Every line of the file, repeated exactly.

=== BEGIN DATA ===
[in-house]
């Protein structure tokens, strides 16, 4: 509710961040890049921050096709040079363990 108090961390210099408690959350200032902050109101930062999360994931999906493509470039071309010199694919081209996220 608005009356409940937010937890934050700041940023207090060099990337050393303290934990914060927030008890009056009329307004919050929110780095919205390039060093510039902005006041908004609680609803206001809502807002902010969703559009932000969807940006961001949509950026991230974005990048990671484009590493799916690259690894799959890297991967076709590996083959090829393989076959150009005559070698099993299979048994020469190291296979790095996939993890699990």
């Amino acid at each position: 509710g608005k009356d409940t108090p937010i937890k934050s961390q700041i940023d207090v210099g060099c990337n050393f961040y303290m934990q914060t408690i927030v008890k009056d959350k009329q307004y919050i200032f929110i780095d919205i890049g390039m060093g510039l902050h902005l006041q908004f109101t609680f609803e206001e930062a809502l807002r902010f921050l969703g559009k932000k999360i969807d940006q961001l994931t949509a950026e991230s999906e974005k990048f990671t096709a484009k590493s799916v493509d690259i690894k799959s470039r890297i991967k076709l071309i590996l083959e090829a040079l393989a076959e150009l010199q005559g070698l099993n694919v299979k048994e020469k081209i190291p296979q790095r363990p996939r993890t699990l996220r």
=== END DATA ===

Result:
[in-house]
């Protein structure tokens, strides 16, 4: 509710961040890049921050096709040079363990 108090961390210099408690959350200032902050109101930062999360994931999906493509470039071309010199694919081209996220 608005009356409940937010937890934050700041940023207090060099990337050393303290934990914060927030008890009056009329307004919050929110780095919205390039060093510039902005006041908004609680609803206001809502807002902010969703559009932000969807940006961001949509950026991230974005990048990671484009590493799916690259690894799959890297991967076709590996083959090829393989076959150009005559070698099993299979048994020469190291296979790095996939993890699990």
């Amino acid at each position: 509710g608005k009356d409940t108090p937010i937890k934050s961390q700041i940023d207090v210099g060099c990337n050393f961040y303290m934990q914060t408690i927030v008890k009056d959350k009329q307004y919050i200032f929110i780095d919205i890049g390039m060093g510039l902050h902005l006041q908004f109101t609680f609803e206001e930062a809502l807002r902010f921050l969703g559009k932000k999360i969807d940006q961001l994931t949509a950026e991230s999906e974005k990048f990671t096709a484009k590493s799916v493509d690259i690894k799959s470039r890297i991967k076709l071309i590996l083959e090829a040079l393989a076959e150009l010199q005559g070698l099993n694919v299979k048994e020469k081209i190291p296979q790095r363990p996939r993890t699990l996220r």